Debra Johanyak, Behind the Veil: An American Woman’s Memoir of the 1979 Iran Hostage Crisis (Akron, OH: The University of Akron Press, 2007), 36–37. 37. Manucher Farmanfarmaian, Blood & Oil: A Prince’s Memoir of Iran, From the Shah to the Ayatollah (New York: Random House, 2005), 438–439. 40. William H. Sullivan, Mission to Iran (New York: Norton, 1981), 119–120.

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Haracetys
"The chief symbol of my private and political dilemma was the veil, or chador. Resisting urgings and threats to cover myself in public during that chaotic epoch of 1979-80 grew out of a resolve to maintain my personal identity," writes Dr. Debra Johanyak in the introduction to a thrilling memoir of her experiences in Iran, particularly during those 444 days when the world waited to learn of the fate of the American embassy hostages.

In 1974 at a Midwestern University, Debra, a single-mother and the Assistant International Student Advisor, meets Nas, an Iranian student. After a whirlwind campus courtship, Nas proposes to Debra and presents her an unusually romantic gift. Debra is swept away and says, "Yes." She confides that her family were "not shocked" at her betrothal, for mixed marriages were not uncommon. A generation earlier her Baptist mother had married her father of Russian Orthodox background. From scrutiny of the little things that Nas does, such as his devotion to and legal adoption of Debra's son, it is clear that he truly loves her and marries her not just for the green-card. While the INS makes certain that it isn't a marriage-of-convenience, there is no doubt that Debra would not have agreed, if she had any doubts of Nas's affection.

Opportunities in Iran beckon and, in 1977, Debra and Nas along with their two little boys move to Shiraz. Debra is thrilled to be there, and her first impression on arrival is to marvel at the "bluest sky I had ever seen - and the warmest sun." She is received with open arms by Nas's family and there is nary a harsh word from them to her. Although, within the year, Debra returns to the States, following an emergency surgery, Nas pursues her there and brings her back to Shiraz. However, in 1979 Iran is much changed following the departure of the Shah and the return of Ayatollah Khomeini. Although, there is political unrest in the capital, Tehran, Nas and Debra feel they are safe in the out of the way city, Shiraz. Nevertheless, time would prove them to be wrong.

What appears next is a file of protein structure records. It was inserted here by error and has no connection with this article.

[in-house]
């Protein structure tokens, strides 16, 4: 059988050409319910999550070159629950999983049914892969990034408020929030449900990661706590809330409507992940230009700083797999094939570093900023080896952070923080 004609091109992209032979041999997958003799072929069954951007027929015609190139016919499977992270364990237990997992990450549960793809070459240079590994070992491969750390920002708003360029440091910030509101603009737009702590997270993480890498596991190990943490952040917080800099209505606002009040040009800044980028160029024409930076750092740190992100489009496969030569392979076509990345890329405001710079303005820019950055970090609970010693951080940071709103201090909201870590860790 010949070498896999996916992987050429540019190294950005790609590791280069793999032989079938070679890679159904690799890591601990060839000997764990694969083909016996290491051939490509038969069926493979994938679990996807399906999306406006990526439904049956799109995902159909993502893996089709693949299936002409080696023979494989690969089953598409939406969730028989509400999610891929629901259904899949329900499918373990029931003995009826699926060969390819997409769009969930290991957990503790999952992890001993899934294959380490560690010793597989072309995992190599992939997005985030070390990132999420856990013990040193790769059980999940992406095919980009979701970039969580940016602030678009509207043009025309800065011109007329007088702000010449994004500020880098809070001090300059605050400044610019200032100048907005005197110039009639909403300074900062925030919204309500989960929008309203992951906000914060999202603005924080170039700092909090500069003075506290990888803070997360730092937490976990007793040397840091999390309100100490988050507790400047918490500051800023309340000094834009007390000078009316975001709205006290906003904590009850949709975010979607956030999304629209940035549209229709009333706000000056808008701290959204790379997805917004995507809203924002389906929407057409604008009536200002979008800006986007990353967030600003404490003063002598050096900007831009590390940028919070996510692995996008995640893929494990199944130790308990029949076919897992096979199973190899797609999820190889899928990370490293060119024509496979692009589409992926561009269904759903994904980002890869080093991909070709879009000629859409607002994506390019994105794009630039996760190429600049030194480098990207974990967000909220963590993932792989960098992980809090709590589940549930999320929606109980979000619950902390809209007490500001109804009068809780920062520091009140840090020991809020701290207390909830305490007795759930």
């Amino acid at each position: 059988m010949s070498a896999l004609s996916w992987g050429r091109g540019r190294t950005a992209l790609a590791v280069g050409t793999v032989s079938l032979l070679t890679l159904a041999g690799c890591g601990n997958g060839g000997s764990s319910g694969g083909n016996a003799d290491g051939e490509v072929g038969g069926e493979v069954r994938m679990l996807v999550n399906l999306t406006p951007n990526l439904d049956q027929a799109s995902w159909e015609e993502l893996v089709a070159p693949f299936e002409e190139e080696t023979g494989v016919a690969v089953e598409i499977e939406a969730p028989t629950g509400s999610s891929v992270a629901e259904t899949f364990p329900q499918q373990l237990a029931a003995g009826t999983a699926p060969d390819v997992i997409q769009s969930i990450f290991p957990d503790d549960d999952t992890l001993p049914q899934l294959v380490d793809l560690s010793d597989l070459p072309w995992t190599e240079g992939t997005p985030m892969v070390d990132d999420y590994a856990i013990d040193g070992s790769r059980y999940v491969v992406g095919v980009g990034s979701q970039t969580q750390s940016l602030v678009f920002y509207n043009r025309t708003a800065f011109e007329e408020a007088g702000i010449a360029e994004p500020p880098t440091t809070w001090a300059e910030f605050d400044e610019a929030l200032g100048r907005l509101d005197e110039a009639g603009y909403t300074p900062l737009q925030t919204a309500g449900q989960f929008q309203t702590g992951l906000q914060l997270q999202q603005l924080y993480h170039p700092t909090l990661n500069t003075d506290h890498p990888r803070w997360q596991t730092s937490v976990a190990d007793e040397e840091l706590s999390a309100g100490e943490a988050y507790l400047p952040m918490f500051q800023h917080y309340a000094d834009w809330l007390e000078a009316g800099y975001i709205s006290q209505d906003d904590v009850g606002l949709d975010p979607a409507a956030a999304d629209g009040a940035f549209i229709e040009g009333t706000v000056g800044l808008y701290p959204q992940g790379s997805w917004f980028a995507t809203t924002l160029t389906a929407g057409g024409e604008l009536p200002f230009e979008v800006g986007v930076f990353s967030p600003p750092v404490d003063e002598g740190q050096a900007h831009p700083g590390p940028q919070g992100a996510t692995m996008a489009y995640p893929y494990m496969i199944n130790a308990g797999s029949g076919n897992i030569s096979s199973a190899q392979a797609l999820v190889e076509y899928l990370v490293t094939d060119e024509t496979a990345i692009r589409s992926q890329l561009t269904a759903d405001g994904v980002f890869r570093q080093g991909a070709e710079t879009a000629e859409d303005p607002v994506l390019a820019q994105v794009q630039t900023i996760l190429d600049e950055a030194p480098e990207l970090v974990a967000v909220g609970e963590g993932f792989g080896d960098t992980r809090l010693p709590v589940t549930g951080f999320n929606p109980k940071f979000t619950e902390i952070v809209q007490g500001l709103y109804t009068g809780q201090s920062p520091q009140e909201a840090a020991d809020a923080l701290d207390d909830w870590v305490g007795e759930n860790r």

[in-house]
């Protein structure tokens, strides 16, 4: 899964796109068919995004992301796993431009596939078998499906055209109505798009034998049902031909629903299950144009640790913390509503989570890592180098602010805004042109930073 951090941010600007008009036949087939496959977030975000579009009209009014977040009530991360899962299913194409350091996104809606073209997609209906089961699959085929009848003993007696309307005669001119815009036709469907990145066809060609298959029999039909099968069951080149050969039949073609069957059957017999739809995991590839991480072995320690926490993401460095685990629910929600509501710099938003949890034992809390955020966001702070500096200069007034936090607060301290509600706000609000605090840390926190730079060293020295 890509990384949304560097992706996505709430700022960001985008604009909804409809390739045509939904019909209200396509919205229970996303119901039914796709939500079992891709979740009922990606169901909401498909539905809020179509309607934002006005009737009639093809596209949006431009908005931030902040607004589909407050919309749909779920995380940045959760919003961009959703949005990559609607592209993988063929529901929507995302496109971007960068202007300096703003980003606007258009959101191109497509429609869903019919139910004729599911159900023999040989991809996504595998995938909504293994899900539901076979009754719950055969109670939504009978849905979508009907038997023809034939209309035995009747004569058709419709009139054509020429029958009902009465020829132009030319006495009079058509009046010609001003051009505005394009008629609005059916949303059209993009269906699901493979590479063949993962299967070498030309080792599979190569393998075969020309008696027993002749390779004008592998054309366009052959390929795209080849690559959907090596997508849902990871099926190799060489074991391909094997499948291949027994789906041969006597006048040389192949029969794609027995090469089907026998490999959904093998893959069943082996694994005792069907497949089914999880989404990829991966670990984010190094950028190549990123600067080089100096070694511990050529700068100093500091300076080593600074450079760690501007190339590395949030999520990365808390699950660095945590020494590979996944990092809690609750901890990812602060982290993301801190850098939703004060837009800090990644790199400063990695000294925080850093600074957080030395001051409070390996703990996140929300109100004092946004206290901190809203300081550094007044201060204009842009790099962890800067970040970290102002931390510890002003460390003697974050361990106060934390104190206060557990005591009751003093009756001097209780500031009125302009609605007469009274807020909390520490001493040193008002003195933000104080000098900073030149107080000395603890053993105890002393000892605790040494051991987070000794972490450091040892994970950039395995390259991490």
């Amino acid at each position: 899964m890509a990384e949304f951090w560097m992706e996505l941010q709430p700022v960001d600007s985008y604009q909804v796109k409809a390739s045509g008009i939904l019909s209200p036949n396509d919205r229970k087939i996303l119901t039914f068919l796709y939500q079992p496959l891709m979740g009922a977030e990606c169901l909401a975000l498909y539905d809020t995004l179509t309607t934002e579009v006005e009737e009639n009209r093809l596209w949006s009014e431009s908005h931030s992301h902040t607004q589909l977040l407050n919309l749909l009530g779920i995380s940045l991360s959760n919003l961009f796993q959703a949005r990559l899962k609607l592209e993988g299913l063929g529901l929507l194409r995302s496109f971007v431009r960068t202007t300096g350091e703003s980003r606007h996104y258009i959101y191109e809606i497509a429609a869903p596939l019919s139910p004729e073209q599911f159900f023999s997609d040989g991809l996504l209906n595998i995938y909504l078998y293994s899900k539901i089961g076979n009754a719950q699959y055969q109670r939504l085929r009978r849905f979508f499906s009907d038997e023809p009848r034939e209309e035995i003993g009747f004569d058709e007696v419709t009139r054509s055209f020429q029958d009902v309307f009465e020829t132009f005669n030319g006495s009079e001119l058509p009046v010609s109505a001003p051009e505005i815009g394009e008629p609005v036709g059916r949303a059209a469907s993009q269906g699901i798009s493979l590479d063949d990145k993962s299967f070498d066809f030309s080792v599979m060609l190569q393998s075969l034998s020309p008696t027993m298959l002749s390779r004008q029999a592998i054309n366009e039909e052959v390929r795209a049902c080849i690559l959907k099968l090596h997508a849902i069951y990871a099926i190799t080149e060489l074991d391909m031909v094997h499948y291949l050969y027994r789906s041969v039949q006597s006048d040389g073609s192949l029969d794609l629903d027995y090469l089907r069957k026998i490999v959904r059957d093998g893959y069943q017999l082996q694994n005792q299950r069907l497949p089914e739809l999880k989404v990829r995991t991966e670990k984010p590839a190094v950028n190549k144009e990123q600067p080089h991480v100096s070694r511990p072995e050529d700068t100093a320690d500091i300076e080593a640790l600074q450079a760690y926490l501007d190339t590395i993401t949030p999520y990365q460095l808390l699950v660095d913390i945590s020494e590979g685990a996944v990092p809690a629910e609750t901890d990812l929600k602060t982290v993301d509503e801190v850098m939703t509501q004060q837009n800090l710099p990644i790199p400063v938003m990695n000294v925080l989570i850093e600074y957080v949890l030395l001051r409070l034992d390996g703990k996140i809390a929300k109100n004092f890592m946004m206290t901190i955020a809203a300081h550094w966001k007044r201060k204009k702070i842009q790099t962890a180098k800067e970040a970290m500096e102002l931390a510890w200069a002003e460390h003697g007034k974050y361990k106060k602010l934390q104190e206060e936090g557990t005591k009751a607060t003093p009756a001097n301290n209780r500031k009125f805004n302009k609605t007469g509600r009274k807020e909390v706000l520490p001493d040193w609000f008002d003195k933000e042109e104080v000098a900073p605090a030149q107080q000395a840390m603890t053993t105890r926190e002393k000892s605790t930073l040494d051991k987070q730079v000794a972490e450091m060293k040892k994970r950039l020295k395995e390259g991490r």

Debra resumes her English teaching position at the university and also enrols in graduate studies. While life at home continues normally - they have a flat of their own - it is at the university and in the streets that Debra faces the most harassments. Having a naturally dark complexion, likely inherited from her grandfather's intersecting Native American bloodline, she could have passed for a Persian, yet it was her attire that mostly drew attention to her.

Following the demonstrations and protests in Tehran, demanding the return of the Shah from the US, the turmoil spreads towards Shiraz. It was not long after the militant's takeover of the embassy, in November 1979, that Debra feels the first inkling of the chaos. One evening three young women follow her from the bus stop and shout at her to go home and put on a chador. The other shocking occurrence is when she reads on an orchard wall, written in blood-red letters a threatening assertion: "Women who don't wear veils are whores. Men who don't make them are pigs." Other incidences of verbal and physical harassment follow - one even of a sexual nature that she escapes miraculously due to the timely appearance of Nas.

Life could not have been the same for Debra after these occurrences. Her Iranian family remain dispassionate and even the strong-headed Nas, on her question, whether or not to wear a veil, replies, "I don't know." She is even escorted to a church - at a secretive location. However, there are some hints for her to conform, at least in public, such as her sister-in-law taking her to a tailor under the pretence of, "You need new clothes for the university." For Christmas a family friend goes to great lengths to bring her a pine tree. But most of all she is thrilled to receive a present of a chiffon fabric `lovely printed chador'. While Debra puts it away in a bottom drawer, it comes in handy one day.

While Debra succumbs to at least wearing a beret, she steadfastly refuses to wear the chador. It would seem she wishes to live in an in-between world that of the country club crowd and the Islamic fundamentalists. Her reasons being: " ... I had studied Islam in college, and Pari and I often discussed our divergent beliefs. I also had seen the militant side of Islam in the embassy takeover, and in Zahra's adopted identity. But I felt it was not right for me. I believed in Christianity, though I was not sure what to do about it, especially in an Islamic country. I began thinking more about my spiritual state. How ironic that my soul should awaken in an Islamic culture!" In the end Debra believes that she made the right decision.